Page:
Man and Myth
By Joseph Campbell
This title is part of the Joseph Campbell Audio Collection series
Available to download from JCF.org:
In Man and Myth, Joseph Campbell explores the origins of mythological symbols and our use of them to reconcile the conflicts inherent in life. Provocative and full of wisdom, these lectures were the basis for Campbell’s later work on myth, symbolism, and spiritual awakening.
In this thought-provoking talk, Joseph Campbell explores the origins of myth. Building on Jung’s observations that myths are like dreams, he argues that the source of both myth and dream is the human psche. Myths, it could be said, are public dreams; dreams are private myths.
Joseph Campbell opens this wide-ranging talk by observing that the living of life is itself a ritual act, and if society is to function, people must play various roles. Mythology gives us images of an array of roles to play, teaches us how to transcend our egos and play human roles, and helps us relate our inner worlds to outer realities.
Joseph Campbell begins this talk by noting how a symbol can work as a sort of “automatic button” to release and channel energy. Why do some symbols seem almost univerally potent? It is because such resonant symbols speak to human experiences that have remained throughout the ages. From this perspective, Campbell explores how an individual’s relationship to society changes as one grows from infancy to old age. A culture’s view of this shifting dynamic is best understood, he argues, by examining the symbols with which the society expresses its ideals. He shows how western psychologists, particularily Sigmund Freud and Carl Jung, have shaped our understanding of the human experience. He concludes with a discussion of several key Oriental beliefs, demonstrating how the prevailing myths and dominant symbols of each culture reinforce its understanding of an individual’s place.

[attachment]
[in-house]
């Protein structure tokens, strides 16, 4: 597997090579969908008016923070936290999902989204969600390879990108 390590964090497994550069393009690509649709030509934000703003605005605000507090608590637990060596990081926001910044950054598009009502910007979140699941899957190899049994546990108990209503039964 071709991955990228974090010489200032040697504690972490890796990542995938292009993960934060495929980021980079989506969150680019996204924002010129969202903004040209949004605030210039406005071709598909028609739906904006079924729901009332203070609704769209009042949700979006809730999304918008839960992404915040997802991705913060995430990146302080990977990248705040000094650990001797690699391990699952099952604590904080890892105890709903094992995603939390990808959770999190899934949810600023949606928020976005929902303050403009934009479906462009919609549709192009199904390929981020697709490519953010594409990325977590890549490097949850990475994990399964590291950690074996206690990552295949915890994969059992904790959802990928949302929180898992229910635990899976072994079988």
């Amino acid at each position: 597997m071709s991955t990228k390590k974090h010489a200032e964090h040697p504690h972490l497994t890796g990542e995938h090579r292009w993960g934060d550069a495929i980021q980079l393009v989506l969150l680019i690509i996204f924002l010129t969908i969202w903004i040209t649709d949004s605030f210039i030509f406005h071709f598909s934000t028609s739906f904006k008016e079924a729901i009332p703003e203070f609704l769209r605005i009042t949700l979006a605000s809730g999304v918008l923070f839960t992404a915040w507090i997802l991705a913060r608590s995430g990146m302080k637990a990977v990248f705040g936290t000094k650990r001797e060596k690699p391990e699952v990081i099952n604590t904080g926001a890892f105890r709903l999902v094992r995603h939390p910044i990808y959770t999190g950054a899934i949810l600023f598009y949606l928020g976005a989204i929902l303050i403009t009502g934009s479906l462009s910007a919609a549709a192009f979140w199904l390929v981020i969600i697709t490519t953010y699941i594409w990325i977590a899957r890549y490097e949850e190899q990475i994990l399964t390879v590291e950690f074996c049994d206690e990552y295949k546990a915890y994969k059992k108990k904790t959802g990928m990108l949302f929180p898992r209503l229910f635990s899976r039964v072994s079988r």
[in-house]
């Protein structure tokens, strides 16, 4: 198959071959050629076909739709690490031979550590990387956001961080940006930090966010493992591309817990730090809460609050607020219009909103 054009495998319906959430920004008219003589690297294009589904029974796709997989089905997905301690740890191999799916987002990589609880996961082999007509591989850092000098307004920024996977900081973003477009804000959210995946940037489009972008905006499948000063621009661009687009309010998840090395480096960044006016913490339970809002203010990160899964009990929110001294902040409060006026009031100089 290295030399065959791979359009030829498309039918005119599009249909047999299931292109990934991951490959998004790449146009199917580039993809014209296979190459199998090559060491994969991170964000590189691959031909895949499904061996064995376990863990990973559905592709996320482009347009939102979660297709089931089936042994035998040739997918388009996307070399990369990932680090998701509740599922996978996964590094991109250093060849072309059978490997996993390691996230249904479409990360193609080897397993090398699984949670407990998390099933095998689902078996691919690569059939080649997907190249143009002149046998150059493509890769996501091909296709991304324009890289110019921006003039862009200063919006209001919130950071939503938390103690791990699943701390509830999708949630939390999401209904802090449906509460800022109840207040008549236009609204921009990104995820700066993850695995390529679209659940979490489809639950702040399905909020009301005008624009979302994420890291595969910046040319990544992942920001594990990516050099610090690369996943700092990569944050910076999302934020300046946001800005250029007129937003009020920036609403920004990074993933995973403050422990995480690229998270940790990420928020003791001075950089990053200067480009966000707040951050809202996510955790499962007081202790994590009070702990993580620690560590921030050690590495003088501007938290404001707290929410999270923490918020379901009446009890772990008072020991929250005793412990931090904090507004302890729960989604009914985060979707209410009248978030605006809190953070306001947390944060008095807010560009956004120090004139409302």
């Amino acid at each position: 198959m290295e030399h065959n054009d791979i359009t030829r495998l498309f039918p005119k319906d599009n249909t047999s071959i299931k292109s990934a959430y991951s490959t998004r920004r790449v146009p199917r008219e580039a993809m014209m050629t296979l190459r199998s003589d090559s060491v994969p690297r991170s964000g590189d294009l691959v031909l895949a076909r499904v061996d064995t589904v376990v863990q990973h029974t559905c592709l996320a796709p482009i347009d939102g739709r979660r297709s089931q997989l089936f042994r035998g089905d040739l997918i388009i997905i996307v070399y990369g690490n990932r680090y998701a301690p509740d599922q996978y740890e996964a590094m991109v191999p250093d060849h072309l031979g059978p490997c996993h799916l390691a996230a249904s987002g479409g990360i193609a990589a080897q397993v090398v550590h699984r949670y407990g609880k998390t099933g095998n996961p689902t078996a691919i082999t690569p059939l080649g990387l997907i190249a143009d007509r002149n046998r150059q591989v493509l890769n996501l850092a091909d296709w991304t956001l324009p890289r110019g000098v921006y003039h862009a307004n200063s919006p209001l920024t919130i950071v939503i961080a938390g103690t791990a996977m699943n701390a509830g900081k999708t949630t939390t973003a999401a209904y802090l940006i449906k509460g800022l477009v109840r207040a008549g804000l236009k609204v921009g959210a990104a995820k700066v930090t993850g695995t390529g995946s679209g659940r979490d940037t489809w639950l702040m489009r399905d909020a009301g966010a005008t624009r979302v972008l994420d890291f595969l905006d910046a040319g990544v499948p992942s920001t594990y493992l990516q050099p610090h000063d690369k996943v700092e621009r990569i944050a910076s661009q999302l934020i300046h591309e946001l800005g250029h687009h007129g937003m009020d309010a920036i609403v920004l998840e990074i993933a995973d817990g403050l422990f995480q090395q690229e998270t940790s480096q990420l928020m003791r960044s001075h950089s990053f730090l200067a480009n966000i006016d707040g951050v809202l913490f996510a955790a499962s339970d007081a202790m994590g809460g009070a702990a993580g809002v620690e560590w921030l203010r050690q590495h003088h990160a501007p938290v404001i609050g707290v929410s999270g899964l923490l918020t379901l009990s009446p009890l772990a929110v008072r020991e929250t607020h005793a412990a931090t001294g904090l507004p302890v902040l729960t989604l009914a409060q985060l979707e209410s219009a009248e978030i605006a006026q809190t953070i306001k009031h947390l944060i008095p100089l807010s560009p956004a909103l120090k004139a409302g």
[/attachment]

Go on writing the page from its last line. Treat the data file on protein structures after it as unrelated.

Joseph Campbell begins this talk by noting that a principle function of mythology is to reconcile human consciousness to the preconditions of its existence, to life that lives on life. He explores how rites and symbols, seemingly burdensome and punitive to the adolescent mind, reveal deeper meanings as the individual matures. Thus, Campbell observes, rites and symbols enable a society to affirm life and ensure that certain values are passed along to future generations.
In this compelling talk, Joseph Campbell discusses what it means to live with a personal myth and what it means to live without one. In the past, every great culture grew out of a mythic base. Each had a vibrant mythology, expressive rituals, and potent symbols that infused meaning into such experiences as death and loss, pain and sorrow, fear and desire.
Portions of this collection are available in print as chapters in Pathways to Bliss.